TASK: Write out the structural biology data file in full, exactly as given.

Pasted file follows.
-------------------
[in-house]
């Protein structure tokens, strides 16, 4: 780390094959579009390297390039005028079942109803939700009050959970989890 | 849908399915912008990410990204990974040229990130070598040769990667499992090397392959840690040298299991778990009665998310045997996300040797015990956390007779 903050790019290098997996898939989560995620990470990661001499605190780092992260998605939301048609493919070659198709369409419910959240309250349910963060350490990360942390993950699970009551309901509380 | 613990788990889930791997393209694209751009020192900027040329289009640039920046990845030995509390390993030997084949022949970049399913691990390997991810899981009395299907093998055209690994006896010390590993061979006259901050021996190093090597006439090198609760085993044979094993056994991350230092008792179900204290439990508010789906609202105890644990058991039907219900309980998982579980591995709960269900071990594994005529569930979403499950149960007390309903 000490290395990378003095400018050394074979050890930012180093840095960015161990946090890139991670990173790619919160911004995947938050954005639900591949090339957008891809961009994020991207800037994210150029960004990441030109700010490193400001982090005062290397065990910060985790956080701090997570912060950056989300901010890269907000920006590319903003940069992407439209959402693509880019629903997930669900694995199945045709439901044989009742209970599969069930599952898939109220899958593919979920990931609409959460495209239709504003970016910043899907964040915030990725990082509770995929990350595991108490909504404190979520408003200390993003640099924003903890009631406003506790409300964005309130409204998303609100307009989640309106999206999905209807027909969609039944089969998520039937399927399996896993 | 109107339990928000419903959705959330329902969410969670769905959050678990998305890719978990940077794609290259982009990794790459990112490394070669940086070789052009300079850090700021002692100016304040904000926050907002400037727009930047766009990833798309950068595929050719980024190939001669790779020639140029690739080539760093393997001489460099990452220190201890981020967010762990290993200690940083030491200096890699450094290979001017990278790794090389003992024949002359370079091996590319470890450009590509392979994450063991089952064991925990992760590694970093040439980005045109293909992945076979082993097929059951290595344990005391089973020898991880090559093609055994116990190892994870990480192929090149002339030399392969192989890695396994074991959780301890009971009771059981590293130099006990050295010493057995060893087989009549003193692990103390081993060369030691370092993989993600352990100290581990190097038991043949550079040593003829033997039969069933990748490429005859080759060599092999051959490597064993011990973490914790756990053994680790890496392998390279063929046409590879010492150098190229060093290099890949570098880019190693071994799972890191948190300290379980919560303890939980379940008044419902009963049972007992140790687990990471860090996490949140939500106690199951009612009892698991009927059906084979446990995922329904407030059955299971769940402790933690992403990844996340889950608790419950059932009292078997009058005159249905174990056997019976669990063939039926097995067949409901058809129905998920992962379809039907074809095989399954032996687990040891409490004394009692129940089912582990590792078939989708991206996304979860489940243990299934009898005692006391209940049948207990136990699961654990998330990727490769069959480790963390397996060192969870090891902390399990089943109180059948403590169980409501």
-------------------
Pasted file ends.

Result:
[in-house]
């Protein structure tokens, strides 16, 4: 780390094959579009390297390039005028079942109803939700009050959970989890 | 849908399915912008990410990204990974040229990130070598040769990667499992090397392959840690040298299991778990009665998310045997996300040797015990956390007779 903050790019290098997996898939989560995620990470990661001499605190780092992260998605939301048609493919070659198709369409419910959240309250349910963060350490990360942390993950699970009551309901509380 | 613990788990889930791997393209694209751009020192900027040329289009640039920046990845030995509390390993030997084949022949970049399913691990390997991810899981009395299907093998055209690994006896010390590993061979006259901050021996190093090597006439090198609760085993044979094993056994991350230092008792179900204290439990508010789906609202105890644990058991039907219900309980998982579980591995709960269900071990594994005529569930979403499950149960007390309903 000490290395990378003095400018050394074979050890930012180093840095960015161990946090890139991670990173790619919160911004995947938050954005639900591949090339957008891809961009994020991207800037994210150029960004990441030109700010490193400001982090005062290397065990910060985790956080701090997570912060950056989300901010890269907000920006590319903003940069992407439209959402693509880019629903997930669900694995199945045709439901044989009742209970599969069930599952898939109220899958593919979920990931609409959460495209239709504003970016910043899907964040915030990725990082509770995929990350595991108490909504404190979520408003200390993003640099924003903890009631406003506790409300964005309130409204998303609100307009989640309106999206999905209807027909969609039944089969998520039937399927399996896993 | 109107339990928000419903959705959330329902969410969670769905959050678990998305890719978990940077794609290259982009990794790459990112490394070669940086070789052009300079850090700021002692100016304040904000926050907002400037727009930047766009990833798309950068595929050719980024190939001669790779020639140029690739080539760093393997001489460099990452220190201890981020967010762990290993200690940083030491200096890699450094290979001017990278790794090389003992024949002359370079091996590319470890450009590509392979994450063991089952064991925990992760590694970093040439980005045109293909992945076979082993097929059951290595344990005391089973020898991880090559093609055994116990190892994870990480192929090149002339030399392969192989890695396994074991959780301890009971009771059981590293130099006990050295010493057995060893087989009549003193692990103390081993060369030691370092993989993600352990100290581990190097038991043949550079040593003829033997039969069933990748490429005859080759060599092999051959490597064993011990973490914790756990053994680790890496392998390279063929046409590879010492150098190229060093290099890949570098880019190693071994799972890191948190300290379980919560303890939980379940008044419902009963049972007992140790687990990471860090996490949140939500106690199951009612009892698991009927059906084979446990995922329904407030059955299971769940402790933690992403990844996340889950608790419950059932009292078997009058005159249905174990056997019976669990063939039926097995067949409901058809129905998920992962379809039907074809095989399954032996687990040891409490004394009692129940089912582990590792078939989708991206996304979860489940243990299934009898005692006391209940049948207990136990699961654990998330990727490769069959480790963390397996060192969870090891902390399990089943109180059948403590169980409501």